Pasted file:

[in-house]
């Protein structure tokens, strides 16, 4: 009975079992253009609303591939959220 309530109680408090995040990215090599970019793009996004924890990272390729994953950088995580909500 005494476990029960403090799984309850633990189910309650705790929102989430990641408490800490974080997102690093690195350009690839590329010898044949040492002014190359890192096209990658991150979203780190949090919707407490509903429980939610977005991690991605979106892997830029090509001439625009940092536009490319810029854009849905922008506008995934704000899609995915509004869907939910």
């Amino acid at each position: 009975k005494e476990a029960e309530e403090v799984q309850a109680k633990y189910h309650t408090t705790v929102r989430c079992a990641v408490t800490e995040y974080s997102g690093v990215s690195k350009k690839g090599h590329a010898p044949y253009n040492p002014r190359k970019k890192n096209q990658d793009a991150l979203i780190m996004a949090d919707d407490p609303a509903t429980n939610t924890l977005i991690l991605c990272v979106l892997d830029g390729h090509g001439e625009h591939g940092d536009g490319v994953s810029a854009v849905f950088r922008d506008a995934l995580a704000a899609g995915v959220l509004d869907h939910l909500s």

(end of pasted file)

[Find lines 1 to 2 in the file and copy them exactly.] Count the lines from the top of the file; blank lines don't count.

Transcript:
[in-house]
């Protein structure tokens, strides 16, 4: 009975079992253009609303591939959220 309530109680408090995040990215090599970019793009996004924890990272390729994953950088995580909500 005494476990029960403090799984309850633990189910309650705790929102989430990641408490800490974080997102690093690195350009690839590329010898044949040492002014190359890192096209990658991150979203780190949090919707407490509903429980939610977005991690991605979106892997830029090509001439625009940092536009490319810029854009849905922008506008995934704000899609995915509004869907939910």